HUMBOLDT PARK — Chicago Police officers are still learning to find a balance between "stop and frisk" street stops of the past and stringent new oversight that was put in place in the fall, according to two commanders.
The "landmark agreement" between the Chicago Police Department and the American Civil Liberties Union was meant to bring increased transparency and accountability for police actions, but has resulted in fewer stops and more trepidation by officers.
Reporter Paul Biasco on CPD struggles with the ACLU agreement.
The issue came up during an emergency police meeting in Humboldt Park on Tuesday night when a citizen asked the commanders of the Near West and Shakespeare districts why their officers weren't "harassing" groups of supposed drug dealers along Division Street.
"We aren’t in the business of harassing citizens as police officers," said Fabian Saldana, acting commander of the Shakespeare District. "We can’t do it. We have to respect people's constitutional rights. If they are on the sidewalk and not doing anything, we cannot just roll up on ‘em and say, 'What are you guys doing?'"
Before the agreement between the department and ACLU, officers might have gotten away with that "harassment."
The phenomenon, which has been referred to as the "ACLU Effect," has led to fewer stops on the street, according to police. The ACLU has rejected that idea.
Now under the new policy, officers must fill out a two-page report rather than an index-card-sized checklist every time they stop someone on the street.
The reports, known as investigatory stop reports, are detailed and force an officer to put on paper why he or she made the stop.
"Our rules of engagement, so to speak, are pretty strict. We are under review by the ACLU and the Department of Justice currently right now," Saldana said during Tuesday's crime meeting. "We have to remain pretty much 100 percent strict with our rules of engagement."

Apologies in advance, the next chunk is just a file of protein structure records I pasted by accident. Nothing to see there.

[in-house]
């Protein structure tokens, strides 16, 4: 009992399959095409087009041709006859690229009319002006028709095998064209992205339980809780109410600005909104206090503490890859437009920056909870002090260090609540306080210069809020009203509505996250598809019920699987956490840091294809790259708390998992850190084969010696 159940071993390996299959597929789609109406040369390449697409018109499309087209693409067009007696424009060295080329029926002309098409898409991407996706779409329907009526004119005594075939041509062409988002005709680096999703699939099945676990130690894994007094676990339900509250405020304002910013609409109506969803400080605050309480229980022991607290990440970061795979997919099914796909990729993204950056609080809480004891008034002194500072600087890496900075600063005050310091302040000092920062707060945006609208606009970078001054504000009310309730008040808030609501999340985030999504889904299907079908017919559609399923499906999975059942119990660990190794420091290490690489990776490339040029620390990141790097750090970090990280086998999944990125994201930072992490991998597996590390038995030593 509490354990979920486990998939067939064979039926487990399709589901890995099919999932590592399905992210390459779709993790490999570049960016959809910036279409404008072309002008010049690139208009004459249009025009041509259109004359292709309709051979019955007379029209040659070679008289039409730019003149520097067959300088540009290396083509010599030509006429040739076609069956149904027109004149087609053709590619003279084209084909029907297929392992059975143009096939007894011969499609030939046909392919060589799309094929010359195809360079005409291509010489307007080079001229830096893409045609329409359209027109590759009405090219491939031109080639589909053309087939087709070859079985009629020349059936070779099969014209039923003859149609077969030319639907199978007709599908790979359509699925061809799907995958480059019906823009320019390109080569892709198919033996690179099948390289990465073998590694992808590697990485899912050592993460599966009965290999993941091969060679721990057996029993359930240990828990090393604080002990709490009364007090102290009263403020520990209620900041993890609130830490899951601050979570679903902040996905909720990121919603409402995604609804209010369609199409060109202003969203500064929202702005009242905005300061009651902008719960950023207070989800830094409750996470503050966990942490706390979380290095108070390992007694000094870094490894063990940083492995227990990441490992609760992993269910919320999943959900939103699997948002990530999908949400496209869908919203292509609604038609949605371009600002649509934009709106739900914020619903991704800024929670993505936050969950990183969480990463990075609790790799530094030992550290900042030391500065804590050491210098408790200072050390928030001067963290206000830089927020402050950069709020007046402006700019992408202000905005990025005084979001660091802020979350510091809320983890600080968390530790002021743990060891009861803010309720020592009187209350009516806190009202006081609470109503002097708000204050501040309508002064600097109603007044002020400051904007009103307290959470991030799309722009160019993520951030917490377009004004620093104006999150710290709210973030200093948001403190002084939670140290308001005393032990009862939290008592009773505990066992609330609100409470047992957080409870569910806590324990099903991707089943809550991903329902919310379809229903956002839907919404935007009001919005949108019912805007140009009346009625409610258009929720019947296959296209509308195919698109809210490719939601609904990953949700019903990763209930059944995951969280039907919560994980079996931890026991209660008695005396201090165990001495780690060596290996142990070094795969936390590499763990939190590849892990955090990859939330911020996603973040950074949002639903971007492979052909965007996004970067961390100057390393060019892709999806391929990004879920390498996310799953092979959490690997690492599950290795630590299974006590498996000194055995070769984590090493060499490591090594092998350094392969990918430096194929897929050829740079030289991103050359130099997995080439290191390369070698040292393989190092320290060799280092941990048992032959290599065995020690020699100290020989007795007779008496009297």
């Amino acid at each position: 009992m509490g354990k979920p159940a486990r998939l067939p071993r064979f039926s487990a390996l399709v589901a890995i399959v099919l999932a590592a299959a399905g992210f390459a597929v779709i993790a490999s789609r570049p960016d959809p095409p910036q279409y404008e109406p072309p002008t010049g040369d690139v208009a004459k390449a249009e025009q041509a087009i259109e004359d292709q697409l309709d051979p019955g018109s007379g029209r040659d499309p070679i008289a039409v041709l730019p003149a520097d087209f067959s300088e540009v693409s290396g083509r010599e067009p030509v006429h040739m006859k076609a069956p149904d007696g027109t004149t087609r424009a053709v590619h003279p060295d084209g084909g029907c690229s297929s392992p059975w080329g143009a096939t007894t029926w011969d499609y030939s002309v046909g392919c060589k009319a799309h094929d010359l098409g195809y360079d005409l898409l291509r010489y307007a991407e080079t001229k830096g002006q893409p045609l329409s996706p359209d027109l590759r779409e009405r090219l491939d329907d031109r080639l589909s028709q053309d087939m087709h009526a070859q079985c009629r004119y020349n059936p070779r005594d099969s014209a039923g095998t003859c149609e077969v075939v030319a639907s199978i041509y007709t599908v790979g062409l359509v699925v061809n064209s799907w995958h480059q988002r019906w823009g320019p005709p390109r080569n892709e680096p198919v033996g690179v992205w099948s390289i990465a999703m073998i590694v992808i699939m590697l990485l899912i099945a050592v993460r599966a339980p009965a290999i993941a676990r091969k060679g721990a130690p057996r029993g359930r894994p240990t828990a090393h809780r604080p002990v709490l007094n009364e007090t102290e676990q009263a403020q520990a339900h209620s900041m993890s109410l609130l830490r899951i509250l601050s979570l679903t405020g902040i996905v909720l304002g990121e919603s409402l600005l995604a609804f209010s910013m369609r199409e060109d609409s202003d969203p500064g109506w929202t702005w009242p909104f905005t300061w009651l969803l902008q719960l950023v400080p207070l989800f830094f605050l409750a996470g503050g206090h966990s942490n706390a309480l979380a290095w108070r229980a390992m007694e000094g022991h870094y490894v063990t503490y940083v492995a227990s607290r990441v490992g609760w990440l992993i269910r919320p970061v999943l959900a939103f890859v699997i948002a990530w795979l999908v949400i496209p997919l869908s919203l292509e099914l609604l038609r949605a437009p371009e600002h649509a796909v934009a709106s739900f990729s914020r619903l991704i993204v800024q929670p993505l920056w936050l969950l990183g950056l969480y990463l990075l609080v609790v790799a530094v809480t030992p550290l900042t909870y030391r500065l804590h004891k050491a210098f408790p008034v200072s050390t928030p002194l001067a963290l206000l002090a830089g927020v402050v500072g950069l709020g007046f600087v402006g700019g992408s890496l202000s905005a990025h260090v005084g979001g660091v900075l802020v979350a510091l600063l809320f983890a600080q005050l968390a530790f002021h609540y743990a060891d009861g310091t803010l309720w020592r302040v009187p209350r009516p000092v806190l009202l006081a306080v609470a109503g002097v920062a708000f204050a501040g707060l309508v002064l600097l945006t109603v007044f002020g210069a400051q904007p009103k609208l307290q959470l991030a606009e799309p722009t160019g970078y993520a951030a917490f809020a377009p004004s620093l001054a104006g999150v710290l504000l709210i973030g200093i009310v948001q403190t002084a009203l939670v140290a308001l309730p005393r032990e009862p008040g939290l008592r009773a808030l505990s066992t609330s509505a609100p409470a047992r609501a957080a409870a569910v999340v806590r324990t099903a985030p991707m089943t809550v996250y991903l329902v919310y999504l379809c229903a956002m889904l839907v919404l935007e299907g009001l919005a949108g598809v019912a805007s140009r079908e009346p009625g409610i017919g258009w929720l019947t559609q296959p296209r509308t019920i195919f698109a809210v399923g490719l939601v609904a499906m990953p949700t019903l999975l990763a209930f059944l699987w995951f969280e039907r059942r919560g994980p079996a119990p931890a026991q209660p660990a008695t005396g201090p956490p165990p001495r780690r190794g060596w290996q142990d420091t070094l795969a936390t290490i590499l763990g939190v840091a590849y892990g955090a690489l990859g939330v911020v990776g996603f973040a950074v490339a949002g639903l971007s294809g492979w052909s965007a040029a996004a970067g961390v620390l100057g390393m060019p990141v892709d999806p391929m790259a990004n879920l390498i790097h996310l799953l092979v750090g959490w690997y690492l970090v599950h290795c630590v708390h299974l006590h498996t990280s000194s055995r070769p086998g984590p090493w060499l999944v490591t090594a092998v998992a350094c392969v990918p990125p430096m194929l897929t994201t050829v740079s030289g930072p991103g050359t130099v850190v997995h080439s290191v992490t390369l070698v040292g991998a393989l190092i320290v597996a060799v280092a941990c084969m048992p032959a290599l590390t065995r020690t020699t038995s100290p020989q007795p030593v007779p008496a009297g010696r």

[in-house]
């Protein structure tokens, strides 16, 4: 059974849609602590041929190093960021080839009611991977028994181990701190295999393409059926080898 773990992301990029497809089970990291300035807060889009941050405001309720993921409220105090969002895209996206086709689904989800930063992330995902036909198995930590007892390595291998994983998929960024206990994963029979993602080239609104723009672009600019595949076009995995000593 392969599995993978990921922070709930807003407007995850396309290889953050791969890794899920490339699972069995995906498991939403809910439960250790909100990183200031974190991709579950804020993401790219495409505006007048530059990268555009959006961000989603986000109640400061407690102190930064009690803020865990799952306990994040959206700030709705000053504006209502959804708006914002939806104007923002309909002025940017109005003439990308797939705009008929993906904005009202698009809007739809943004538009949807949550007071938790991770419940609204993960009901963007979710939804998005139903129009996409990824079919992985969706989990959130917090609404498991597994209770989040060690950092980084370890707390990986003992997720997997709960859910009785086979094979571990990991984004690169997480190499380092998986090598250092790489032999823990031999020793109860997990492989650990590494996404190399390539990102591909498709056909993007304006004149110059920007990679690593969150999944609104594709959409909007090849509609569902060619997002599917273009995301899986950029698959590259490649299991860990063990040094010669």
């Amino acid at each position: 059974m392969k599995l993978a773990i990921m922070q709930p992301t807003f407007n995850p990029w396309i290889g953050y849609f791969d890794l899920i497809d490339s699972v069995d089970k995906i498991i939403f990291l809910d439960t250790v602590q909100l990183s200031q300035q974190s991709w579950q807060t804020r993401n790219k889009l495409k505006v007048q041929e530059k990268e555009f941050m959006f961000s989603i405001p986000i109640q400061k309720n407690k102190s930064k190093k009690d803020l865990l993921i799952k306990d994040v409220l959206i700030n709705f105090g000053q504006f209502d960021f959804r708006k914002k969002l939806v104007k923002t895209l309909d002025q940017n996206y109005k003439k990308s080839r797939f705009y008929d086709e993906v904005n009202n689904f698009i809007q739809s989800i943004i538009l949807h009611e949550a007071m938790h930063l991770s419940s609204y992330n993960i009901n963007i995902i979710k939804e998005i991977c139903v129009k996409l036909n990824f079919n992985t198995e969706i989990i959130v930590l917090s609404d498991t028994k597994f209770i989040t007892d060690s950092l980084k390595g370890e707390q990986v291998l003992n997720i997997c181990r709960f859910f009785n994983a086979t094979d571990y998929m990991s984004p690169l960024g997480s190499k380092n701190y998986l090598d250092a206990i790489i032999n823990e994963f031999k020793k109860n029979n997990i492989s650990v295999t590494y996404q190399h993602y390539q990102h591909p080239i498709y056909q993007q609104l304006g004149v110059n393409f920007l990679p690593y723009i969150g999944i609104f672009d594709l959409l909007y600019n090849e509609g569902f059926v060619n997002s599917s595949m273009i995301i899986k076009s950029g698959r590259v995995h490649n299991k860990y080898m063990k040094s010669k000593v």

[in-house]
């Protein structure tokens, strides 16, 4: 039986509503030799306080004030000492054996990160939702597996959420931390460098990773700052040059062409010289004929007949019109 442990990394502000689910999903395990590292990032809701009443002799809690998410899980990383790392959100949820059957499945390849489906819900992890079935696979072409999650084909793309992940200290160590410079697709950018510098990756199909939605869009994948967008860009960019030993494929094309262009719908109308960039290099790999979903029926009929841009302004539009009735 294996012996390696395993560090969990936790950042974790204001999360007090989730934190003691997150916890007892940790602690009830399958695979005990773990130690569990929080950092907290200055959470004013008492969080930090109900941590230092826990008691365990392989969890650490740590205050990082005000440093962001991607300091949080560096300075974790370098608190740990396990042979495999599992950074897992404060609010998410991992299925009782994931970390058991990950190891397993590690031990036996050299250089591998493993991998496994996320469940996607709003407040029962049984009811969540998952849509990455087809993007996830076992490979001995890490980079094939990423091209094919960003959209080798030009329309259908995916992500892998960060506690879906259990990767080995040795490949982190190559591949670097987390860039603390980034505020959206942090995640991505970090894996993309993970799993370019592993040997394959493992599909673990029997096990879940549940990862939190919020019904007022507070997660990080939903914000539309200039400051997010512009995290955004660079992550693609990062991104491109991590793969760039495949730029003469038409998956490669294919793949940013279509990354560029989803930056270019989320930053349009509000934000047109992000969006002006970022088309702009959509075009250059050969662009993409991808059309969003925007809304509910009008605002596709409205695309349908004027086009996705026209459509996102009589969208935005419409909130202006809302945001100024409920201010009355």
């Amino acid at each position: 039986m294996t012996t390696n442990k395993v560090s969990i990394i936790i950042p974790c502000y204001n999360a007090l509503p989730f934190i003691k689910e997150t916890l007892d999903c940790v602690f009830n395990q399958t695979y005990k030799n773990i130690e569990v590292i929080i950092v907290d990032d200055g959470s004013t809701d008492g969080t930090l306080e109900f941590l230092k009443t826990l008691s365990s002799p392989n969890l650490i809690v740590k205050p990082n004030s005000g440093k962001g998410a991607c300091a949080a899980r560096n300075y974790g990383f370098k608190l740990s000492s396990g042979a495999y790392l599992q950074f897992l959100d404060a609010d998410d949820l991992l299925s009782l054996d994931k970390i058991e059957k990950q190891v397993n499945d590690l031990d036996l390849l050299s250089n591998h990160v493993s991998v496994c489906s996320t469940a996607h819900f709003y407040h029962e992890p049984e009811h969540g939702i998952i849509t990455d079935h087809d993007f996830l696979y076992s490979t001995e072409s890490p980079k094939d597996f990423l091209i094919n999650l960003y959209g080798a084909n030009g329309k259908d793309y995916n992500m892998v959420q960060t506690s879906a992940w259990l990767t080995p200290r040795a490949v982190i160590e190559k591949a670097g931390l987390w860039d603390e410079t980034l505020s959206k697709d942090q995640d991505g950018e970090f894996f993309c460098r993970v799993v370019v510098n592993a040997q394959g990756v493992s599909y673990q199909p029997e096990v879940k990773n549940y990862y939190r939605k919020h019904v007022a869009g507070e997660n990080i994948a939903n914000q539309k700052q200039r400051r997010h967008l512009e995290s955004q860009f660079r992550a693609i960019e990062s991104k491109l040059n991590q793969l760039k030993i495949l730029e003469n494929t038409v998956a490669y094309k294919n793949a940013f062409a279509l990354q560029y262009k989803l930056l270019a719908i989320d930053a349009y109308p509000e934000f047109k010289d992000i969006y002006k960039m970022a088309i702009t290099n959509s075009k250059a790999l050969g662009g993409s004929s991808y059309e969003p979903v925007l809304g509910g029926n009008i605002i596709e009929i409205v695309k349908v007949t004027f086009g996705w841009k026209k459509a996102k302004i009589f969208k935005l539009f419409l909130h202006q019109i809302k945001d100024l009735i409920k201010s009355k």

Saldana urged residents to call 911 and give detailed descriptions to help give officers probable cause for street stops.
"We have to have probably cause to stop somebody in the first place. That's why we say you have to call 911," he said. "We all know where there's dope, there's guns. There's always somebody who's got security out there. They aren't selling dope unarmed."
Tuesday's emergency meeting, called by Ald. Roberto Maldonado (26th), followed a surge of violence in Humboldt Park that the alderman said hadn't been seen in the last five years.
As of last week, street stops in Chicago were down nearly 90 percent.
From the start of the year to late March, police made 20,908 recorded investigative stops, according to Anthony Guglielmi, a Police Department spokesman. Over the same period last year, there were 157,346 recorded stops.
Saldana said officers in the Shakespeare District were still being trained on filling out the new investigatory stop reports, but as of this week more than 75 percent of the department was trained on the reports.
"We have to mentor and positively push these [reports] sand get these officers' confidence back up to do these street stops," Saldana said. "With more street stops, more guns come in.”
The acting commander said supervisors in the districts had been pushing officers during roll calls to get up to speed on the reports and new department policies.
"How do you tell the mother of a person who just died that we aren’t doing [stops] because the police officer is afraid of it?" he said. "No we can’t do that. We’re not going to. I'm not going to. That's not ethical. That's not the right thing to do."
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